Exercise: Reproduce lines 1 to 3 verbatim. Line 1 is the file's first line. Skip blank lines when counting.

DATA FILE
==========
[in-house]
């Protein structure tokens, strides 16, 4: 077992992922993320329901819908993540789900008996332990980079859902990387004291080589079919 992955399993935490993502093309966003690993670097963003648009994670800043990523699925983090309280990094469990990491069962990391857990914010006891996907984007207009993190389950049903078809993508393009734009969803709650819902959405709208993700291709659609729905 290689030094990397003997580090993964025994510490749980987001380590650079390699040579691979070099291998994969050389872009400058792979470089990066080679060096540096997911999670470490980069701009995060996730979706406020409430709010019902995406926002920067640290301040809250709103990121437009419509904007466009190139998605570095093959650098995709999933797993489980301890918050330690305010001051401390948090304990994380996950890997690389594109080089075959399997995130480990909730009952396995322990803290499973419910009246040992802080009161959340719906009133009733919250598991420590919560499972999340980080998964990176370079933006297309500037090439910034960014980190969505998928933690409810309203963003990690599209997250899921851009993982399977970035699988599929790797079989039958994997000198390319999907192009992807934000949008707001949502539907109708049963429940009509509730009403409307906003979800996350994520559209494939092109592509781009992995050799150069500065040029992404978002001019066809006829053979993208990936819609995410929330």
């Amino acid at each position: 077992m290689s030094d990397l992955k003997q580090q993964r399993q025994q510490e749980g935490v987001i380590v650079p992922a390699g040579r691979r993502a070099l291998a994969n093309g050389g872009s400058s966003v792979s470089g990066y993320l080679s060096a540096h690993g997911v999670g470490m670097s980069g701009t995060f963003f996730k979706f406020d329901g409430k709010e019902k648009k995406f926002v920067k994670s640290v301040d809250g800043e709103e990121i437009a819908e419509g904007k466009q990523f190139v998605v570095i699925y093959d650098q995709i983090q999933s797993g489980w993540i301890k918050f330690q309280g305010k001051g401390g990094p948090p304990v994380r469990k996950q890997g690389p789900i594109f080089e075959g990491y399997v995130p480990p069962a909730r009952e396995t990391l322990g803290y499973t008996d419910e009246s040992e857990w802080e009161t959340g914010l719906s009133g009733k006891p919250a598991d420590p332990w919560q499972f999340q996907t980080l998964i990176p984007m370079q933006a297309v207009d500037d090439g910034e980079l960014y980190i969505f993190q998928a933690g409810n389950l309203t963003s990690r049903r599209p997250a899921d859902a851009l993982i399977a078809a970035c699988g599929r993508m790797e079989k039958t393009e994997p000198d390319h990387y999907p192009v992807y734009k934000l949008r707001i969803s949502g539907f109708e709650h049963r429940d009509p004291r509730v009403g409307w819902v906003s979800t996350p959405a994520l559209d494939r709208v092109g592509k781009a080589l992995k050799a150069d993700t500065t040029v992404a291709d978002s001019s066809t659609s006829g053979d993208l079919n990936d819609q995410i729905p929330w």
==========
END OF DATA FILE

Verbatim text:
[in-house]
């Protein structure tokens, strides 16, 4: 077992992922993320329901819908993540789900008996332990980079859902990387004291080589079919 992955399993935490993502093309966003690993670097963003648009994670800043990523699925983090309280990094469990990491069962990391857990914010006891996907984007207009993190389950049903078809993508393009734009969803709650819902959405709208993700291709659609729905 290689030094990397003997580090993964025994510490749980987001380590650079390699040579691979070099291998994969050389872009400058792979470089990066080679060096540096997911999670470490980069701009995060996730979706406020409430709010019902995406926002920067640290301040809250709103990121437009419509904007466009190139998605570095093959650098995709999933797993489980301890918050330690305010001051401390948090304990994380996950890997690389594109080089075959399997995130480990909730009952396995322990803290499973419910009246040992802080009161959340719906009133009733919250598991420590919560499972999340980080998964990176370079933006297309500037090439910034960014980190969505998928933690409810309203963003990690599209997250899921851009993982399977970035699988599929790797079989039958994997000198390319999907192009992807934000949008707001949502539907109708049963429940009509509730009403409307906003979800996350994520559209494939092109592509781009992995050799150069500065040029992404978002001019066809006829053979993208990936819609995410929330």
């Amino acid at each position: 077992m290689s030094d990397l992955k003997q580090q993964r399993q025994q510490e749980g935490v987001i380590v650079p992922a390699g040579r691979r993502a070099l291998a994969n093309g050389g872009s400058s966003v792979s470089g990066y993320l080679s060096a540096h690993g997911v999670g470490m670097s980069g701009t995060f963003f996730k979706f406020d329901g409430k709010e019902k648009k995406f926002v920067k994670s640290v301040d809250g800043e709103e990121i437009a819908e419509g904007k466009q990523f190139v998605v570095i699925y093959d650098q995709i983090q999933s797993g489980w993540i301890k918050f330690q309280g305010k001051g401390g990094p948090p304990v994380r469990k996950q890997g690389p789900i594109f080089e075959g990491y399997v995130p480990p069962a909730r009952e396995t990391l322990g803290y499973t008996d419910e009246s040992e857990w802080e009161t959340g914010l719906s009133g009733k006891p919250a598991d420590p332990w919560q499972f999340q996907t980080l998964i990176p984007m370079q933006a297309v207009d500037d090439g910034e980079l960014y980190i969505f993190q998928a933690g409810n389950l309203t963003s990690r049903r599209p997250a899921d859902a851009l993982i399977a078809a970035c699988g599929r993508m790797e079989k039958t393009e994997p000198d390319h990387y999907p192009v992807y734009k934000l949008r707001i969803s949502g539907f109708e709650h049963r429940d009509p004291r509730v009403g409307w819902v906003s979800t996350p959405a994520l559209d494939r709208v092109g592509k781009a080589l992995k050799a150069d993700t500065t040029v992404a291709d978002s001019s066809t659609s006829g053979d993208l079919n990936d819609q995410i729905p929330w």